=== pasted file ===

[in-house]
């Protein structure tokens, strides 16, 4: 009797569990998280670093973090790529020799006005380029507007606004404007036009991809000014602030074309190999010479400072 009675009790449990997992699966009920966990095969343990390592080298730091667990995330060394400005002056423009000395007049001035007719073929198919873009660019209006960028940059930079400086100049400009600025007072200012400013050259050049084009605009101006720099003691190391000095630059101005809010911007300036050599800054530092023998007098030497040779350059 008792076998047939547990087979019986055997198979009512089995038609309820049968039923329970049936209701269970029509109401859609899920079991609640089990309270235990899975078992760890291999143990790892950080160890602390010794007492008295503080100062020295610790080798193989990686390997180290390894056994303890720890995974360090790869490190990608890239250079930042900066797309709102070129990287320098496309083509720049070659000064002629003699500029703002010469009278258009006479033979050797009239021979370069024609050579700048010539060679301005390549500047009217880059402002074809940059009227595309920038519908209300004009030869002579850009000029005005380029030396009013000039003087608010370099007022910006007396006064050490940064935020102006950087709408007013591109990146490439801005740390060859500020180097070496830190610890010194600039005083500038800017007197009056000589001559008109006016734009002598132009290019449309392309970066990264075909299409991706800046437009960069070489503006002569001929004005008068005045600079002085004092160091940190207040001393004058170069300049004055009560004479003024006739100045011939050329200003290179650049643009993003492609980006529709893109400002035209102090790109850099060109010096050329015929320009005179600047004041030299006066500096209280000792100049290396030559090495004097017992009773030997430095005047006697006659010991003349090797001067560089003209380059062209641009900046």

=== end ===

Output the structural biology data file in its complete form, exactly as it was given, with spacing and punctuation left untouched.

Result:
[in-house]
């Protein structure tokens, strides 16, 4: 009797569990998280670093973090790529020799006005380029507007606004404007036009991809000014602030074309190999010479400072 009675009790449990997992699966009920966990095969343990390592080298730091667990995330060394400005002056423009000395007049001035007719073929198919873009660019209006960028940059930079400086100049400009600025007072200012400013050259050049084009605009101006720099003691190391000095630059101005809010911007300036050599800054530092023998007098030497040779350059 008792076998047939547990087979019986055997198979009512089995038609309820049968039923329970049936209701269970029509109401859609899920079991609640089990309270235990899975078992760890291999143990790892950080160890602390010794007492008295503080100062020295610790080798193989990686390997180290390894056994303890720890995974360090790869490190990608890239250079930042900066797309709102070129990287320098496309083509720049070659000064002629003699500029703002010469009278258009006479033979050797009239021979370069024609050579700048010539060679301005390549500047009217880059402002074809940059009227595309920038519908209300004009030869002579850009000029005005380029030396009013000039003087608010370099007022910006007396006064050490940064935020102006950087709408007013591109990146490439801005740390060859500020180097070496830190610890010194600039005083500038800017007197009056000589001559008109006016734009002598132009290019449309392309970066990264075909299409991706800046437009960069070489503006002569001929004005008068005045600079002085004092160091940190207040001393004058170069300049004055009560004479003024006739100045011939050329200003290179650049643009993003492609980006529709893109400002035209102090790109850099060109010096050329015929320009005179600047004041030299006066500096209280000792100049290396030559090495004097017992009773030997430095005047006697006659010991003349090797001067560089003209380059062209641009900046």